The long, long, long wait to see Terry Brooks’ words come to life is over.
MTV has finally figured out a way to adapt the legendary author’s best selling Shannara book series into a TV show after its years-long stint in film development purgatory—this is great news, since The Shannara Chronicles is a story that is meant to be told over the course of 10 hours rather than crammed into two-and-a-half. The epic adventure for good to triumph over evil, the large cast of main and supporting characters who each bring something unique to the story, the sweeping history of all the wars that shaped the world we know into the post-apocalyptic future landscape populated with fantasy creatures … if this was made into a movie, most of the meat that makes the Shannara series so juicy would get left on the kitchen floor.
But it’s interesting to note that The Shannara Chronicles executive producers Terry Brooks (yes, the same author who first created this world back in 1977), Jon Favreau, Dan Farah, Miles Millar and Al Gough decided to jump ahead in the franchise and begin the series premiere with the second book, The Elfstones of Shannara.
That’s right. All you fans who have been expecting the MTV fantasy series to start with Shea and his brother Flick will be sorely disappointed to find out that the series premiere actually skips over the entire Sword of Shannara story. The reason behind this major decision? It all comes down to the three young protagonists of the story.
We enter this world through the eyes of young half-elf, half-human Wil Ohmsford (The Carrie Diaries alum Austin Butler), after he suffers a great loss and decides to pack up his life and become a healer far away from his home town. On the way, he gets intercepted by a crafty and quick human Rover (a.k.a. wanderer) named Eretria (Ivana Baquero).
Sparks indeed fly (they’re both young and outrageously attractive so that’s no surprise), but things quickly take a turn when the mysterious Druid (a.k.a. magic-wielder) Allanon (Arrow and Spartacus alum Manu Bennett) hunts Wil down and takes him to the Elven city of Arborlon to begin a quest that only Wil can complete. It has to do with the sudden decay of a magic tree that keeps evil at bay, an Elven princess named Amberle (Poppy Drayton) who is a big advocate of Elven feminism, a shapeshifter wreaking havoc inside the walls of the Elf city, and three stones passed down to Wil that have the power to vanquish any evil creature … but the magic it uses comes at a steep price.
While the plot may be a bit confusing for non-book-readers at first, once the two-hour premiere gets under way, viewers will be able to catch on to the story with ease. And even if you have a hard time understanding exactly who everyone is and what they want, at least you can distract yourself with the gorgeous sets.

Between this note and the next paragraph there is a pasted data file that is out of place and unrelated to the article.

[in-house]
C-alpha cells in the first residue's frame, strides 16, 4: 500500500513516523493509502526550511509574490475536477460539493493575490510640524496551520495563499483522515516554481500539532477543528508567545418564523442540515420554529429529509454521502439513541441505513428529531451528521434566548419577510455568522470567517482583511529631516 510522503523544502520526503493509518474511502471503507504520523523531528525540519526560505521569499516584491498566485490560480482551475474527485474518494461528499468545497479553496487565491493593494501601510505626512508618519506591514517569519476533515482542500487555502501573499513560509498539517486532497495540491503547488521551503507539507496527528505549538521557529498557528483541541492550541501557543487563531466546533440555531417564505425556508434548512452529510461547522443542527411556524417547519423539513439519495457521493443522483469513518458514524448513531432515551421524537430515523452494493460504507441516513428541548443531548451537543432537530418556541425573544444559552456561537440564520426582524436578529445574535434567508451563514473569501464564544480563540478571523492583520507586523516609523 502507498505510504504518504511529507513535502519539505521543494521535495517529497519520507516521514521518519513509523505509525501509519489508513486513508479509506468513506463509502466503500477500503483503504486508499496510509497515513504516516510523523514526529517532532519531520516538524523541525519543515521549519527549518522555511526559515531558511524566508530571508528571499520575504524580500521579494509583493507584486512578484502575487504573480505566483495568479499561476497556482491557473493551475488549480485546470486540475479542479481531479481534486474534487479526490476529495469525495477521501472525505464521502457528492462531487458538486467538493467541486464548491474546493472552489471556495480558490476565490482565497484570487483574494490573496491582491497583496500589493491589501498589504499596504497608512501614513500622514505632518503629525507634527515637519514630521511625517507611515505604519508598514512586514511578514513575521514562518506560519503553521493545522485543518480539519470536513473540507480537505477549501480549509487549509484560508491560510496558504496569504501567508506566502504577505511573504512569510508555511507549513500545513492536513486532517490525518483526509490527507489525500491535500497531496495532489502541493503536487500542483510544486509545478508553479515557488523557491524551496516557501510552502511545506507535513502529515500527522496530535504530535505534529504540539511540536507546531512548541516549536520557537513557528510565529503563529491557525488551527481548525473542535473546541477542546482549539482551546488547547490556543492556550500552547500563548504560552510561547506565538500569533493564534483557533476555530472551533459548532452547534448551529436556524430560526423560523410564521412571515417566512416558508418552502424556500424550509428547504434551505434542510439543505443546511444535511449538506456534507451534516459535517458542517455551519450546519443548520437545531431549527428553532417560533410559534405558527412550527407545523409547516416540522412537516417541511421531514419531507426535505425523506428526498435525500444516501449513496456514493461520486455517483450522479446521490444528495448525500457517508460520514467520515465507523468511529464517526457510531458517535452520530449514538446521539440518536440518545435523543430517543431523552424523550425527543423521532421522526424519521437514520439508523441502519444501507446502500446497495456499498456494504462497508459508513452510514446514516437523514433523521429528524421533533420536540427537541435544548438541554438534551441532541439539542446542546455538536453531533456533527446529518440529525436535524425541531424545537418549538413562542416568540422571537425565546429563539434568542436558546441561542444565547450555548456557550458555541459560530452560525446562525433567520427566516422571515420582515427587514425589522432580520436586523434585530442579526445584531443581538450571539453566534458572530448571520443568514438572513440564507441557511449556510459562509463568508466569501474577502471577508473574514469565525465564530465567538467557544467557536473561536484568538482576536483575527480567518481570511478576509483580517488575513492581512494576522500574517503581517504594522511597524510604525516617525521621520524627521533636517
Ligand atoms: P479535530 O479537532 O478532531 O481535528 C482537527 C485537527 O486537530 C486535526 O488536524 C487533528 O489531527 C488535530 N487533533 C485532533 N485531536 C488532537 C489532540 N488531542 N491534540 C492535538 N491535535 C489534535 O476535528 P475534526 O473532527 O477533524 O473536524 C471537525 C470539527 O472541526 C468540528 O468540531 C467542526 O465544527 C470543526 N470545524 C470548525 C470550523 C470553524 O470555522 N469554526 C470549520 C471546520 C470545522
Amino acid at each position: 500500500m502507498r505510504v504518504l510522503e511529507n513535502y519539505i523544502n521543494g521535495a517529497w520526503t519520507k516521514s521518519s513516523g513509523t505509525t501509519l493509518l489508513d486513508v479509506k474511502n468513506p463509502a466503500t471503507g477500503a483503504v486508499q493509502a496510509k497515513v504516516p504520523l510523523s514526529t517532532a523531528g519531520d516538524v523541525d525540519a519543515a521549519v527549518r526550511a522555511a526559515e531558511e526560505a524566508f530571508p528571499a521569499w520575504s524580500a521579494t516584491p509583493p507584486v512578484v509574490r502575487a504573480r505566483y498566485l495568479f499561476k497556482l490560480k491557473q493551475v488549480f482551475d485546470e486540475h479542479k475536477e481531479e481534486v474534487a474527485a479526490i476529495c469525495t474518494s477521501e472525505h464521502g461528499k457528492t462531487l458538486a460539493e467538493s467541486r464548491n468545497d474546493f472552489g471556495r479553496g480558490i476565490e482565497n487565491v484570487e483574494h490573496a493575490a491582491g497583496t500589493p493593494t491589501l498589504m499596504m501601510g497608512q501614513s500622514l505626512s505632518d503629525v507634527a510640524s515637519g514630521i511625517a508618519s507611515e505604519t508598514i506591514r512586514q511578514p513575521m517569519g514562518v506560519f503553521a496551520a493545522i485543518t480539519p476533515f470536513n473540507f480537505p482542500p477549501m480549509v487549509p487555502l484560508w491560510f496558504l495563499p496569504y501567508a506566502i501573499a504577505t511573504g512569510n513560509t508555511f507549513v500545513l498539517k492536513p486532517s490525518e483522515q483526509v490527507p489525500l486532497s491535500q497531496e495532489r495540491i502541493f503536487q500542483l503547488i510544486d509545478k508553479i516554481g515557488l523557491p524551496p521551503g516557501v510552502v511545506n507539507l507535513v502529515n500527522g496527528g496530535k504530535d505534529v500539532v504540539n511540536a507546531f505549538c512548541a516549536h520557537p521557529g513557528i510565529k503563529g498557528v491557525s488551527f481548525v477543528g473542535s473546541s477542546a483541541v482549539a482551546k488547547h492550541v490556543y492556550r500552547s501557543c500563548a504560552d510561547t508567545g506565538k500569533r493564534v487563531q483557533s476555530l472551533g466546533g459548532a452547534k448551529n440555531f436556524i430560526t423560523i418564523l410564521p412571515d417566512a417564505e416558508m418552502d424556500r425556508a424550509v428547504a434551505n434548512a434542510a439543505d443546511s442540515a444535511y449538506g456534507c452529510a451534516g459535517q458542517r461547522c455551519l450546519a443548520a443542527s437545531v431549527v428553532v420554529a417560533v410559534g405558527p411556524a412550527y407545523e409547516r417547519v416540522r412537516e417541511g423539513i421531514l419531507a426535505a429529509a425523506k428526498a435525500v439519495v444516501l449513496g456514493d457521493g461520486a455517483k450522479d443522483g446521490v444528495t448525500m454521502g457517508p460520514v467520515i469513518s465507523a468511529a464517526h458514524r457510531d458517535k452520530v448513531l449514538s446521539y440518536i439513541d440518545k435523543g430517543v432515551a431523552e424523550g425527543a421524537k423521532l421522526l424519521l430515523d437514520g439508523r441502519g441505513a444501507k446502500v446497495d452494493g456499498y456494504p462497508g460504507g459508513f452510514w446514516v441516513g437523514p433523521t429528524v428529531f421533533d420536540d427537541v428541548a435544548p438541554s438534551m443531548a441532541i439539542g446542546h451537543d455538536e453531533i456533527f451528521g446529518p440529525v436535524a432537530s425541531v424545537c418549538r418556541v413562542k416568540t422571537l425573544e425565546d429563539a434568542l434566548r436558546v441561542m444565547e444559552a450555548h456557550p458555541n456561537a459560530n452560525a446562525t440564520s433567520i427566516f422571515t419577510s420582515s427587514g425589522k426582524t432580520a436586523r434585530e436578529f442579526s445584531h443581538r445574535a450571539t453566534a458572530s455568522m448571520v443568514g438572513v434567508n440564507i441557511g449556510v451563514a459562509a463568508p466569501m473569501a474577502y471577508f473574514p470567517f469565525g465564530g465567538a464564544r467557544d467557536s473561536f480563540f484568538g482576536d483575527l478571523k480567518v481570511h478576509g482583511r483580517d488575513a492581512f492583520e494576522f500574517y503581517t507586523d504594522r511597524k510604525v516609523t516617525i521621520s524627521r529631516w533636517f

Whether a scene takes place out in the mountains of Wil’s home town Shady Vale, inside the elaborate Elf palace in Arborlon, in the magical Ellcrys tree sanctuary, or even near ruins of what used to be 21st century buildings and structures, it’s clear that MTV has spent a pretty penny on making this show look as epic and believable as the Lord of the Rings franchise. For the network’s first major foray into fantasy, they pulled no punches and it’s working in their favor.
And sure, there’s the obligatory love triangle that forms between the three young leads … it’s an MTV drama, after all. But no character wastes time wallowing in the melodramatics of it all. They need to save the world first, and worry about who is crushing on who later. Even if teen drama cliches aren’t your thing, you should still stick around and give The Shannara Chronicles a chance. It’s more than just a love story between Elves, humans, and hybrids.
Bottom line: Think of The Shannara Chronicles as Lord of the Rings meets Game of Thrones, with a lighter touch (more comedic situations and one-liners) and a slightly younger target audience. But that doesn’t mean it’s just for MTV’s demographic. Bennett, John Rhys-Davies (who plays Elven king Eventine), and the rest of the Elf royalty bring the right amount of maturity to balance out any younger drama that might get kicked up along the way of Wil, Amerble and Eretria’s quest.
Adapting Brooks’ original series was a major undertaking for MTV that could have crashed and burned, but from the first four episodes (of the 10-episode first season) it’s clear that it was the right home for the fan-favorite, ultra-popular franchise to finally come to life.
What are your thoughts on The Shannara Chronicles? Let me know in the comments section below.
The Shannara Chronicles airs Tuesdays at 10 p.m. on MTV.